Will Kevin Garnett's Move Back to Power Forward Save Boston Celtics' Season?

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Will Kevin Garnett's Move Back to Power Forward Save Boston Celtics' Season?
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Will Kevin Garnett's move back to power forward save the Boston Celtics' season?

According to Boston Celtics play-by-play announcer Sean Grande, head coach Doc Rivers will move Garnett to power forward and start Jason Collins at center. Their first experiment with said lineup saw the Beantown ballers win 103-91 over the Cleveland Cavaliers.

A sign of things to come or just beginners' luck?

 

 

 

 

In his first game back at power forward, KG finished with 12 points, six rebounds, three assists, three blocks and one steal in 31 minutes.

If anyone is competitive enough to make the necessary alterations in his game to warrant change, it is Garnett. After all, it was KG who helped revolutionize the power forward position to begin with.

The question is, can KG defend the athleticism that now dominates the position? More importantly, can this change cure the Celtics' current woes?

Let's weigh the pros and cons.

 

Collins at the 5

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With Kevin Garnett becoming the starting power forward, Jason Collins will step into the role of starting center.

Although name value may suggest that Collins is an incapable fit, that is hardly the case. Collins happens to be one of the better interior defenders in the league, specifically when tasked with defending athletic bigs.

Just ask Dwight Howard.

The issue with Collins, however, is that he is, in fact, severely plagued by injuries. He has missed at least 30 games in every season since 2008-09.

Thus leaving Boston in position to, potentially, start rookie Fab Melo.

 

Defending the Stretch

The biggest problem Kevin Garnett will have with moving back to power forward is defending the new breed of frontcourt players such as LeBron James, Carmelo Anthony and Josh Smith.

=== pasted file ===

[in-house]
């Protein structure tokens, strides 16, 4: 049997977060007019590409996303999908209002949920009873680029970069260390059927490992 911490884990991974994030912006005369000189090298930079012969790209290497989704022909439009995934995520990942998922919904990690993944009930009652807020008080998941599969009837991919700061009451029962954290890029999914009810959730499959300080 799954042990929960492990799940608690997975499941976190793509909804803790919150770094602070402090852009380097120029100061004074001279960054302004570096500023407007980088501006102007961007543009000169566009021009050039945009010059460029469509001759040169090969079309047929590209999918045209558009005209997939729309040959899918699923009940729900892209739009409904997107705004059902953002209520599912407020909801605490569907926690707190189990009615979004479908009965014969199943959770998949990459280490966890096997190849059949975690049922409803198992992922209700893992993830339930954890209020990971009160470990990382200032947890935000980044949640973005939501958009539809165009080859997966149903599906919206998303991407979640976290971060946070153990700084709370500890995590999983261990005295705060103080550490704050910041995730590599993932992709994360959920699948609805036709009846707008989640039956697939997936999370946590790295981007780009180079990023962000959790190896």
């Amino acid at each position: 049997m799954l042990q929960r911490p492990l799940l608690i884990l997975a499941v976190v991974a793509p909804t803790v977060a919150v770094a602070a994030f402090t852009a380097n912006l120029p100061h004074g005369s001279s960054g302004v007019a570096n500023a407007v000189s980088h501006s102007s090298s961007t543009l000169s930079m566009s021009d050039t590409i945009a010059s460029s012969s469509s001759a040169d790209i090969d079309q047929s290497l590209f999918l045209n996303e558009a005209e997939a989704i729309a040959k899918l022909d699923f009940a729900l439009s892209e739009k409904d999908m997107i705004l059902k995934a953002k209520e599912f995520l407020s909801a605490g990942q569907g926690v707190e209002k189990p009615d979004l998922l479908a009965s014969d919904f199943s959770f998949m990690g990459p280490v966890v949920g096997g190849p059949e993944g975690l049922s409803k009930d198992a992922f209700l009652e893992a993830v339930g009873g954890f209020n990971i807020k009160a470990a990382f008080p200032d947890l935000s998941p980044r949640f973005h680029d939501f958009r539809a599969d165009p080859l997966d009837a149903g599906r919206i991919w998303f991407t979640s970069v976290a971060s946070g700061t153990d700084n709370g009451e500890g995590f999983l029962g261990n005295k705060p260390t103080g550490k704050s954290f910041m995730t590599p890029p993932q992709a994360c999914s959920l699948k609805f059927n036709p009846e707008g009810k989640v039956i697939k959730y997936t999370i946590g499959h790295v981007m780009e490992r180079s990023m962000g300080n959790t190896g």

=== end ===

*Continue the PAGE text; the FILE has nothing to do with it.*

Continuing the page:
We know that KG has the competitive drive to make it work, but does he have the athleticism or mobility?

From an offensive standpoint, KG has made a living as a mid-range master as he's gotten older. In 2012-13 alone, he's shooting 50.6 percent from 10 to 23 feet.

More importantly, Garnett is converting 50.0 percent of his field-goal attempts from 16 to 23 feet, the range he would be forced out to on defense against the likes of LeBron and 'Melo.

As minor injuries compile over the span of the season, look for KG's mobility to be limited. Fortunately, one's drive to achieve victory is far more important than athleticism.

Garnett's is as strong as any.

 

Impact on Interior Scoring

Thus far in 2012-13, the Boston Celtics rank 25th in the NBA in terms of points in the paint. This is no surprise when you evaluate the makeup of the Celtics as an offensive unit.

KG is the only interior player to average more than 10.0 points per game. Brandon Bass is second at 8.4.

By moving Garnett to power forward, the Celtics will continue to run a spread offense. The difference will be that the player being drawn out to the perimeter is likely to be comfortable in this defensive set.

This beckons an important question: How will the Celtics get their points in the paint?

Garnett has the advantage of length while posting up the younger power forwards. He'll be forced to capitalize on this strength due to the fact that his opposition will now be athletic enough to defend his mid-range game.

If anyone on the current roster can cure his interior scoring woes, it will be KG flashing to the post. That is the only way to truly save Boston's season.

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